“For young people there really is a gap in cultural offer with a feeling that most activity is developed and delivered for and by older people or is just too expensive.”
Councillor Richard Foster, Craven District Council leader, said: “We know there are issues with attracting and retaining young people to the area and this report gives us some great insights into the reasons why.
“We are already trying to tackle issues of affordable housing and employment in Craven, developing a number of shared ownership homes and increasing the amount of employment land available, but we recognise the need to balance this with preserving our beautiful countryside and cultural landscape.
“We have also been working hard with partners to improve internet speeds and approximately 90 per cent of all premises in Craven now have access to superfast broadband.”
The project started with the Office of National Statistics information from July 2017 which showed the population in Craven and South Lakeland districts is proportionally older than the average urban area and across England – and it predicts the gap will increase in the coming years. In Craven, 17% of the population is aged between 16 and 24, the figure is 18% in South Lakeland. In comparison, the average figure for England is 26%.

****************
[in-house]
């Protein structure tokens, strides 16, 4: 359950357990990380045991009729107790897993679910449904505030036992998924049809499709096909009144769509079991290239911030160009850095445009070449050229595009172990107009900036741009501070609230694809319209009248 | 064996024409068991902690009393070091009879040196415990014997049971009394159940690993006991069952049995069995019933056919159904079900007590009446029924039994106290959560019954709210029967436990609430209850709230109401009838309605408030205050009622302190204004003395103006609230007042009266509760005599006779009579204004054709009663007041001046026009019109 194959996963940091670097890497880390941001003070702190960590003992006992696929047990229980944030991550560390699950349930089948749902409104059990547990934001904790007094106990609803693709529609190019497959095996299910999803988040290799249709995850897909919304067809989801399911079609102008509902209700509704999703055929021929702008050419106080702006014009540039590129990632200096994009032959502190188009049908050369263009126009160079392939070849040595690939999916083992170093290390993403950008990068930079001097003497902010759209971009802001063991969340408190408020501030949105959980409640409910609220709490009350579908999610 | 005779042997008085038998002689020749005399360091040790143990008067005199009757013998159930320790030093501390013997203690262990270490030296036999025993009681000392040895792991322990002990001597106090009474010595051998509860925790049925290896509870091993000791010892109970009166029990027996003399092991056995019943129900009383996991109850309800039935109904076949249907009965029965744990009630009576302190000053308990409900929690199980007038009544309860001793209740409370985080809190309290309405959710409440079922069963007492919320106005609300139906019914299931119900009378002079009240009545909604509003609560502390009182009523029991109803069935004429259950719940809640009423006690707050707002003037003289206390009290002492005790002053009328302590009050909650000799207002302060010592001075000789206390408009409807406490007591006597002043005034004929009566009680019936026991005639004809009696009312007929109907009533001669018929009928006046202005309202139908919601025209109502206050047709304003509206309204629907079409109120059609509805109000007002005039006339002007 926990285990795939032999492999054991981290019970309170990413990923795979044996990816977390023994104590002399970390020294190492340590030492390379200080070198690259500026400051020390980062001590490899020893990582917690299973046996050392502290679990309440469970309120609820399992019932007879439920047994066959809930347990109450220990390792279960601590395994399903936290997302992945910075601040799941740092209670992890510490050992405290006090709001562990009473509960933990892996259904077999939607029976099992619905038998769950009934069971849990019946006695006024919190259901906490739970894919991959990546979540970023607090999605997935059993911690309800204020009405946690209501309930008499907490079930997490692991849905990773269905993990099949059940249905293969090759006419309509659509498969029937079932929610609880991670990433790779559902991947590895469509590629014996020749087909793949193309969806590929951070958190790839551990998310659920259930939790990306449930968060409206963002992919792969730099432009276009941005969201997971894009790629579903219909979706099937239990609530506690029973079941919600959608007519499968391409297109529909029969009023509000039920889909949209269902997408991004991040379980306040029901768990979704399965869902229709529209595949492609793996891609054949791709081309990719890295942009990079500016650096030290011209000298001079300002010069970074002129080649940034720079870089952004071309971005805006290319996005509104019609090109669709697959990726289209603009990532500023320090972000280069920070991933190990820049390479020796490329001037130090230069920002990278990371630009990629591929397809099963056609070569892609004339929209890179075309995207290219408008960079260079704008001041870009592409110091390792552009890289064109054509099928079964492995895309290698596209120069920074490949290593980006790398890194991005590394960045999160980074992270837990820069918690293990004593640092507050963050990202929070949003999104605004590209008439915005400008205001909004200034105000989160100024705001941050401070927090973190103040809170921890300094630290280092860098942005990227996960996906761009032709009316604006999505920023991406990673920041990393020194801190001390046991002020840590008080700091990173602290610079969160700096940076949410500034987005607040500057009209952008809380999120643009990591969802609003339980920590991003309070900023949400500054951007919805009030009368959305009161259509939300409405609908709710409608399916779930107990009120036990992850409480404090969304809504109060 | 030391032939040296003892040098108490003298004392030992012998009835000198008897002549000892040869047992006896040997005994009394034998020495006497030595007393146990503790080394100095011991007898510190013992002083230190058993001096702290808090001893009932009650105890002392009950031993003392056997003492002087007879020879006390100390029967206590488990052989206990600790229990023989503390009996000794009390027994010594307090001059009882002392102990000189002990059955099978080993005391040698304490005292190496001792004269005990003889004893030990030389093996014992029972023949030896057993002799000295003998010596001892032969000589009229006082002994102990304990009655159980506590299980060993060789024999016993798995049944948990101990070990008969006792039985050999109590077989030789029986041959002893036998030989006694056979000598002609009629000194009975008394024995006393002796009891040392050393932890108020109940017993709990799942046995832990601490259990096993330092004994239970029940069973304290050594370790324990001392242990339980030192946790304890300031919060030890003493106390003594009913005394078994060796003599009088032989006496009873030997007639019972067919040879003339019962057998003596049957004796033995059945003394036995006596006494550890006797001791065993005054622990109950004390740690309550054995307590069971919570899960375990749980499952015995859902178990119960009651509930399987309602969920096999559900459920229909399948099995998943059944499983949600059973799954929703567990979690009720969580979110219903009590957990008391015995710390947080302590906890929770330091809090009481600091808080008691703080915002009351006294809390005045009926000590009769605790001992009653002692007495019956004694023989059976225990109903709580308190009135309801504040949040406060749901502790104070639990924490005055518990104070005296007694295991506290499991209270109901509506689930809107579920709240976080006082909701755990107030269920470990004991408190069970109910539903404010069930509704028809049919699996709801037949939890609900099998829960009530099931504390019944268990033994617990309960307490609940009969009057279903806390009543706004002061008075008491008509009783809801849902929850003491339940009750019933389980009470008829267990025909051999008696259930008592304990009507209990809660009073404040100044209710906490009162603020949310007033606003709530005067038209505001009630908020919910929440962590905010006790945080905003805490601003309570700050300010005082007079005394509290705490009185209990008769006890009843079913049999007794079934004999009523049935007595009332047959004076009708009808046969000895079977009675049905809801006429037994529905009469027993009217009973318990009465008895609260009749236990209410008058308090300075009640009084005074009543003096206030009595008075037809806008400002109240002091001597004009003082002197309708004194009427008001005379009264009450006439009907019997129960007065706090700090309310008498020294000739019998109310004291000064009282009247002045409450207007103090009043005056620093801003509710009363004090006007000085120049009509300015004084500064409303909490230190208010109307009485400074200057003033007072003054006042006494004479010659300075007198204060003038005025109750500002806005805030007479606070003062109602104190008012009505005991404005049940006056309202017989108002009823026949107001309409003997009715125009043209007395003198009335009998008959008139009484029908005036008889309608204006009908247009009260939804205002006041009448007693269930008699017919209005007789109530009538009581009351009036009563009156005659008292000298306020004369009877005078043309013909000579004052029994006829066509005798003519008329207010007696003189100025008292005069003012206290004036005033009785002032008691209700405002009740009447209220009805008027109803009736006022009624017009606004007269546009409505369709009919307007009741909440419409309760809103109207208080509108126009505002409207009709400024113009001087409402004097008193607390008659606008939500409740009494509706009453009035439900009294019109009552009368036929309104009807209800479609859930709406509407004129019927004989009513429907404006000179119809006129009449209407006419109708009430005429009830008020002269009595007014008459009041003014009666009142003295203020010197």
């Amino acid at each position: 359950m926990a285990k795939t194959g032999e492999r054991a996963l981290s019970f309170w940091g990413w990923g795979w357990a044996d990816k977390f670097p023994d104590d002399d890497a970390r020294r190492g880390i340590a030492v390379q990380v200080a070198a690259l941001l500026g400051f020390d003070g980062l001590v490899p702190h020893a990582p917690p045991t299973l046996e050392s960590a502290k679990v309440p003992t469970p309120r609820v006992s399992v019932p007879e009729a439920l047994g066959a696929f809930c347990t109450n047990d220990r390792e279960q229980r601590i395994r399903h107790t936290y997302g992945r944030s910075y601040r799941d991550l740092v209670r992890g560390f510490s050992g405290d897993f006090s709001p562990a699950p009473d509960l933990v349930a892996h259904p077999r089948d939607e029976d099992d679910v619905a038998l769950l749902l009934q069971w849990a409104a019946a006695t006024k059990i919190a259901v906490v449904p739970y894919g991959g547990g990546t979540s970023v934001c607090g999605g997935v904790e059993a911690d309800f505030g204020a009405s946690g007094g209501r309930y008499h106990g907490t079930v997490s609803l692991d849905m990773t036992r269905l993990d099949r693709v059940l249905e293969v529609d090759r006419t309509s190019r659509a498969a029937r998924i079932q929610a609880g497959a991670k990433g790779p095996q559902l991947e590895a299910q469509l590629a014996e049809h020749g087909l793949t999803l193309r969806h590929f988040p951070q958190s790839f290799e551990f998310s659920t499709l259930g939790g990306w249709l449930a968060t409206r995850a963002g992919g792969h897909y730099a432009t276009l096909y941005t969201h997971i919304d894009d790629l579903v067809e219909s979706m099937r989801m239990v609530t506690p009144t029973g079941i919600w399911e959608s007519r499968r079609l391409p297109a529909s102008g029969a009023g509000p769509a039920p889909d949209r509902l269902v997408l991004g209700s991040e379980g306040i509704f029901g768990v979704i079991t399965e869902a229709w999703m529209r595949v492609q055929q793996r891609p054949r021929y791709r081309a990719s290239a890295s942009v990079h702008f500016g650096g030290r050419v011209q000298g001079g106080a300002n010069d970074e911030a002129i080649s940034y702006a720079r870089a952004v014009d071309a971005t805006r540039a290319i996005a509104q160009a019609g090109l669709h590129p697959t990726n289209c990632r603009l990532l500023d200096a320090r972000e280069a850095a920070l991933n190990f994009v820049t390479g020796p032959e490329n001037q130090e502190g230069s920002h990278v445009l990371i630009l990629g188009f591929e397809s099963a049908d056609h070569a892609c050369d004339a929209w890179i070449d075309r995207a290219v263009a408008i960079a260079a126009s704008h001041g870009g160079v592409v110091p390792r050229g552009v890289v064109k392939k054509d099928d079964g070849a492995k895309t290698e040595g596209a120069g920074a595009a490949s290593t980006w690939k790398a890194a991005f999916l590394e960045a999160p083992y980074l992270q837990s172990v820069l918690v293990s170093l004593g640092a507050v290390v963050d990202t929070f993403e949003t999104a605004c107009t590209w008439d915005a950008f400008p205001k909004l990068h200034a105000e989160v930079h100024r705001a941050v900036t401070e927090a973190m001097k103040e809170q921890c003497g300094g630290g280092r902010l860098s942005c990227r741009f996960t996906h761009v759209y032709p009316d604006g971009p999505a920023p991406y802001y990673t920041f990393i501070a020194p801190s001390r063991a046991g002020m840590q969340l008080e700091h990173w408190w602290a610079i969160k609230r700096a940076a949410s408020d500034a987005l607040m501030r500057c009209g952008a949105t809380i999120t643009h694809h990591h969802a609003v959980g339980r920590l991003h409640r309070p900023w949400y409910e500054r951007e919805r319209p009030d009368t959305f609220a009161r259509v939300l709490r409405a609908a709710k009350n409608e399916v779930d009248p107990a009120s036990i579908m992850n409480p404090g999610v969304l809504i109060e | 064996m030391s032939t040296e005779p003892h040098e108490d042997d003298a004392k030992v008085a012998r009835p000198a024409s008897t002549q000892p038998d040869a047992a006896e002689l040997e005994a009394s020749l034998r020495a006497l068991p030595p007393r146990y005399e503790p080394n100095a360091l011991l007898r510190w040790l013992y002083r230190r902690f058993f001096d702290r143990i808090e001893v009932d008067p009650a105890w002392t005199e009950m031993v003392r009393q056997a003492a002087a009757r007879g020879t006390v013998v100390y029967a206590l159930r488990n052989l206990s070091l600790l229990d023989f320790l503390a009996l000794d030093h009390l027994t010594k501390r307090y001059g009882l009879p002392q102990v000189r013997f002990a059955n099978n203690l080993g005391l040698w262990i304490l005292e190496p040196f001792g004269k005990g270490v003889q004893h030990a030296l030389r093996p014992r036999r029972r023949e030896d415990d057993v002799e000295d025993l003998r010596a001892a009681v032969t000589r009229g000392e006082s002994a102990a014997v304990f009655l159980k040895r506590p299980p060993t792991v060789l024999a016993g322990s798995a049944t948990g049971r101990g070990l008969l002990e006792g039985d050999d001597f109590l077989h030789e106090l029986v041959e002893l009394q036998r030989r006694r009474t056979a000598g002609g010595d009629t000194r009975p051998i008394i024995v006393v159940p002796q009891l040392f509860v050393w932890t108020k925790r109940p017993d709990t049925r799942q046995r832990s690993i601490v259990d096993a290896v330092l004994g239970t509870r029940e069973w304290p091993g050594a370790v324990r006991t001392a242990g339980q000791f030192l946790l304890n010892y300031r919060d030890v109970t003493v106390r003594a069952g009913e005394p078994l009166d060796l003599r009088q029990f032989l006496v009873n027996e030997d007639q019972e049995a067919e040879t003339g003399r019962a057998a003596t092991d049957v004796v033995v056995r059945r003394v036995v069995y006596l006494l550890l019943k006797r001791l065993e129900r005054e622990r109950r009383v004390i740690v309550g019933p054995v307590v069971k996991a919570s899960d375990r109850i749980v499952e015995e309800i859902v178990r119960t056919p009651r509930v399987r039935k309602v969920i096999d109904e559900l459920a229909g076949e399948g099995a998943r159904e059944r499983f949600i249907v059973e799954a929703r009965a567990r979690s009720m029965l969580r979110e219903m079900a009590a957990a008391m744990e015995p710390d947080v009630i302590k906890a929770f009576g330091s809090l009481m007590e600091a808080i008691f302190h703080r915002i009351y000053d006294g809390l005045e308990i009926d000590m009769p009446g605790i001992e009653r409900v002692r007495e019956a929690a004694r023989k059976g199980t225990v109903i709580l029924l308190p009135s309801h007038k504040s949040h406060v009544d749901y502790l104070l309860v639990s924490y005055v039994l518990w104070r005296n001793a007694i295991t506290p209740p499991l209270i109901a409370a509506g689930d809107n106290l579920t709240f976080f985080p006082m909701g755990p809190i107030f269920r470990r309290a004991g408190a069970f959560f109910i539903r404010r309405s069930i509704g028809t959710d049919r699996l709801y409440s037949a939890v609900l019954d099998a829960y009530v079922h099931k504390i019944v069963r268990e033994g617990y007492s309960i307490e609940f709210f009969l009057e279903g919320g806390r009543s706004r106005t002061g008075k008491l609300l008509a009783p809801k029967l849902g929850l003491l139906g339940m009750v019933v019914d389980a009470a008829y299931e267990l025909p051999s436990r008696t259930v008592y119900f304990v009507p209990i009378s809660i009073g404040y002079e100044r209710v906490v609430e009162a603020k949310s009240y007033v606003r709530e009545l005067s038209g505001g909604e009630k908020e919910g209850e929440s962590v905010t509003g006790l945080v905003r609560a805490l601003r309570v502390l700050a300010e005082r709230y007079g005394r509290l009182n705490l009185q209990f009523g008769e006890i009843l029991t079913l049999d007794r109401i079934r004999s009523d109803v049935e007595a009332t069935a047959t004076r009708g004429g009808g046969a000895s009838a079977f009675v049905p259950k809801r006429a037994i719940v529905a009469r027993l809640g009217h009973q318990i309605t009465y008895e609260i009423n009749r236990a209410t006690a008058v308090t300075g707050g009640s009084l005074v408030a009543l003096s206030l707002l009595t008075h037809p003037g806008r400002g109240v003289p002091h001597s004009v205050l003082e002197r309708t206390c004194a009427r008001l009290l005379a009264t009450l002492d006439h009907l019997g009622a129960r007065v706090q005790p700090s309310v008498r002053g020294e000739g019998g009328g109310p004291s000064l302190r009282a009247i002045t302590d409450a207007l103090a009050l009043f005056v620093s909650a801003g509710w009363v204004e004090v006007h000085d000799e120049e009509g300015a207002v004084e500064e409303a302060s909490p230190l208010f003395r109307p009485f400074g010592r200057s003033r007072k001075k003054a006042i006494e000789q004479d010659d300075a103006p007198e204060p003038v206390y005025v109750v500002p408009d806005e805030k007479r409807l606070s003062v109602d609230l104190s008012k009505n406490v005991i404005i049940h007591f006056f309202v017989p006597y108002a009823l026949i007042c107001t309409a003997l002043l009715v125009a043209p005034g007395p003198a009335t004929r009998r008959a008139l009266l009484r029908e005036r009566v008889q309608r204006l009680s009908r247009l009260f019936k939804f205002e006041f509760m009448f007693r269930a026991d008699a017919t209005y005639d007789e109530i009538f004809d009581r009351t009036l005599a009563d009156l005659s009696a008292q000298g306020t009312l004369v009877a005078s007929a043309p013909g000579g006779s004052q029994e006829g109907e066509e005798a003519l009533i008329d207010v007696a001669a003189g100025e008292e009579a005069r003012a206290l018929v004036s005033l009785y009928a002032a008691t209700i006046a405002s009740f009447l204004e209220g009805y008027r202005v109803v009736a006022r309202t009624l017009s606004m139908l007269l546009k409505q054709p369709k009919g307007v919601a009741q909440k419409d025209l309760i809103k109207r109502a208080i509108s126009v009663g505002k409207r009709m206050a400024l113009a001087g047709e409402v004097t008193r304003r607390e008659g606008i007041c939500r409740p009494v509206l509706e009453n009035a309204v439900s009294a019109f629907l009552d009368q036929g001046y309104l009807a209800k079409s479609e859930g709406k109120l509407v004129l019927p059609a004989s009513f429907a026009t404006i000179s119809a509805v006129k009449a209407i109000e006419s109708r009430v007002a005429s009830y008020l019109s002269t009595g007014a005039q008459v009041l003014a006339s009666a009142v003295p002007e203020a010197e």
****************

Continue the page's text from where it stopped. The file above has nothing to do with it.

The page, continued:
Average earnings and job density in the area were found to be reasonable, but low starting wages and a combination of liveability factors exacerbated the feeling that young people can’t afford to live in the area independently. At the same time, businesses felt there are too few young people to recruit with the right skills.
A third of those consulted said they felt more core business skills training in the area was needed. There were also calls for more collaborative opportunities among the creative industries and better access to skills such as bookkeeping and understanding social media. Some respondents reported problems with communities supporting new ventures, particularly if they were run by ‘incomers’, and a perceived reluctance for change.
The study proved that the Lakes and Dales USP, valued and recognised by the majority, was the outdoors (with 52% saying access to the outdoors was important, and ‘quiet’ and ‘countryside’ were among the top four words that younger people like about the area). It was also recognised as the driving force behind the tourism economy and the reason why people move in; with a recognition that this needs to be balanced.